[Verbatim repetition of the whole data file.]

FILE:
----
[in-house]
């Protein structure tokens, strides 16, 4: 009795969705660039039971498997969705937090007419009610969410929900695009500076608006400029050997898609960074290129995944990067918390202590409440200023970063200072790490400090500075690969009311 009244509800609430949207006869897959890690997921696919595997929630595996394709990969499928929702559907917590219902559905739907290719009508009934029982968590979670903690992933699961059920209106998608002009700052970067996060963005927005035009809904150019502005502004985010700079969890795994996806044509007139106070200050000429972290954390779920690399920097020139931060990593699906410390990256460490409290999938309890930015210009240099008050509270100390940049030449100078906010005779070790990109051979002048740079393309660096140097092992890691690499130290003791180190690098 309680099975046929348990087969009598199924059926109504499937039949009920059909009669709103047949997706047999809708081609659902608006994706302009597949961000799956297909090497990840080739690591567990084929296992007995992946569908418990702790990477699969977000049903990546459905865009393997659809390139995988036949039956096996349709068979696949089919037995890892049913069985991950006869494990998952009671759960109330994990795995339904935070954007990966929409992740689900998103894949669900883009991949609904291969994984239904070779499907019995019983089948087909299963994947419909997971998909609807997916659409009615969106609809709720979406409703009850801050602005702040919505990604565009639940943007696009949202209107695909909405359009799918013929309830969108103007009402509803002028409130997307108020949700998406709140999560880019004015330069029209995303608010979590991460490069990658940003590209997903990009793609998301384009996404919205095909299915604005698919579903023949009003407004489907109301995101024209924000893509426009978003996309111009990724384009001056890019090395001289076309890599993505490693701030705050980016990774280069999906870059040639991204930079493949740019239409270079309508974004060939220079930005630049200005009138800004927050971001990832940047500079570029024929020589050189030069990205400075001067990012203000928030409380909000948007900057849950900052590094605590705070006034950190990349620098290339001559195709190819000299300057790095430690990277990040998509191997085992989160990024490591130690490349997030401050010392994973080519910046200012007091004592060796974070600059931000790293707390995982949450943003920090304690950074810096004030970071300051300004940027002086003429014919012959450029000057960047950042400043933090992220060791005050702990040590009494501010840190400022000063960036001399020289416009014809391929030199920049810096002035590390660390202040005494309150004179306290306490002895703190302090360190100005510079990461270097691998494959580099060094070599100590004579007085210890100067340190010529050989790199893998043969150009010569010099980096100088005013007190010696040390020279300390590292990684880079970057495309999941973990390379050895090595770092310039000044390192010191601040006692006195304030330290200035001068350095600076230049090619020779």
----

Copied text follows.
[in-house]
């Protein structure tokens, strides 16, 4: 009795969705660039039971498997969705937090007419009610969410929900695009500076608006400029050997898609960074290129995944990067918390202590409440200023970063200072790490400090500075690969009311 009244509800609430949207006869897959890690997921696919595997929630595996394709990969499928929702559907917590219902559905739907290719009508009934029982968590979670903690992933699961059920209106998608002009700052970067996060963005927005035009809904150019502005502004985010700079969890795994996806044509007139106070200050000429972290954390779920690399920097020139931060990593699906410390990256460490409290999938309890930015210009240099008050509270100390940049030449100078906010005779070790990109051979002048740079393309660096140097092992890691690499130290003791180190690098 309680099975046929348990087969009598199924059926109504499937039949009920059909009669709103047949997706047999809708081609659902608006994706302009597949961000799956297909090497990840080739690591567990084929296992007995992946569908418990702790990477699969977000049903990546459905865009393997659809390139995988036949039956096996349709068979696949089919037995890892049913069985991950006869494990998952009671759960109330994990795995339904935070954007990966929409992740689900998103894949669900883009991949609904291969994984239904070779499907019995019983089948087909299963994947419909997971998909609807997916659409009615969106609809709720979406409703009850801050602005702040919505990604565009639940943007696009949202209107695909909405359009799918013929309830969108103007009402509803002028409130997307108020949700998406709140999560880019004015330069029209995303608010979590991460490069990658940003590209997903990009793609998301384009996404919205095909299915604005698919579903023949009003407004489907109301995101024209924000893509426009978003996309111009990724384009001056890019090395001289076309890599993505490693701030705050980016990774280069999906870059040639991204930079493949740019239409270079309508974004060939220079930005630049200005009138800004927050971001990832940047500079570029024929020589050189030069990205400075001067990012203000928030409380909000948007900057849950900052590094605590705070006034950190990349620098290339001559195709190819000299300057790095430690990277990040998509191997085992989160990024490591130690490349997030401050010392994973080519910046200012007091004592060796974070600059931000790293707390995982949450943003920090304690950074810096004030970071300051300004940027002086003429014919012959450029000057960047950042400043933090992220060791005050702990040590009494501010840190400022000063960036001399020289416009014809391929030199920049810096002035590390660390202040005494309150004179306290306490002895703190302090360190100005510079990461270097691998494959580099060094070599100590004579007085210890100067340190010529050989790199893998043969150009010569010099980096100088005013007190010696040390020279300390590292990684880079970057495309999941973990390379050895090595770092310039000044390192010191601040006692006195304030330290200035001068350095600076230049090619020779």